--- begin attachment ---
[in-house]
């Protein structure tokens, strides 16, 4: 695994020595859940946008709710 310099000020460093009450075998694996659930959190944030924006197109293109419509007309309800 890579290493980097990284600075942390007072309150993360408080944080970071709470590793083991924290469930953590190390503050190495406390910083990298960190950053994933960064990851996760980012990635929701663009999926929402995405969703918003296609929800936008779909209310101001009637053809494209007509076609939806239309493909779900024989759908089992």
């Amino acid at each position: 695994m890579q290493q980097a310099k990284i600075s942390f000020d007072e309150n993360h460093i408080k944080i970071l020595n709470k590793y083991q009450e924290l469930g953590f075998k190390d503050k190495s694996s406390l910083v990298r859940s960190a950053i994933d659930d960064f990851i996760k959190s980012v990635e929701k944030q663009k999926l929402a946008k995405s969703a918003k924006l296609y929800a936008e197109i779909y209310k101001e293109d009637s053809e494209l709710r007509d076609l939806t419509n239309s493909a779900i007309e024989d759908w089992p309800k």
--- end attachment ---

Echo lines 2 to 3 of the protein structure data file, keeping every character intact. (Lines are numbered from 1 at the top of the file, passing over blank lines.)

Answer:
């Protein structure tokens, strides 16, 4: 695994020595859940946008709710 310099000020460093009450075998694996659930959190944030924006197109293109419509007309309800 890579290493980097990284600075942390007072309150993360408080944080970071709470590793083991924290469930953590190390503050190495406390910083990298960190950053994933960064990851996760980012990635929701663009999926929402995405969703918003296609929800936008779909209310101001009637053809494209007509076609939806239309493909779900024989759908089992």
């Amino acid at each position: 695994m890579q290493q980097a310099k990284i600075s942390f000020d007072e309150n993360h460093i408080k944080i970071l020595n709470k590793y083991q009450e924290l469930g953590f075998k190390d503050k190495s694996s406390l910083v990298r859940s960190a950053i994933d659930d960064f990851i996760k959190s980012v990635e929701k944030q663009k999926l929402a946008k995405s969703a918003k924006l296609y929800a936008e197109i779909y209310k101001e293109d009637s053809e494209l709710r007509d076609l939806t419509n239309s493909a779900i007309e024989d759908w089992p309800k």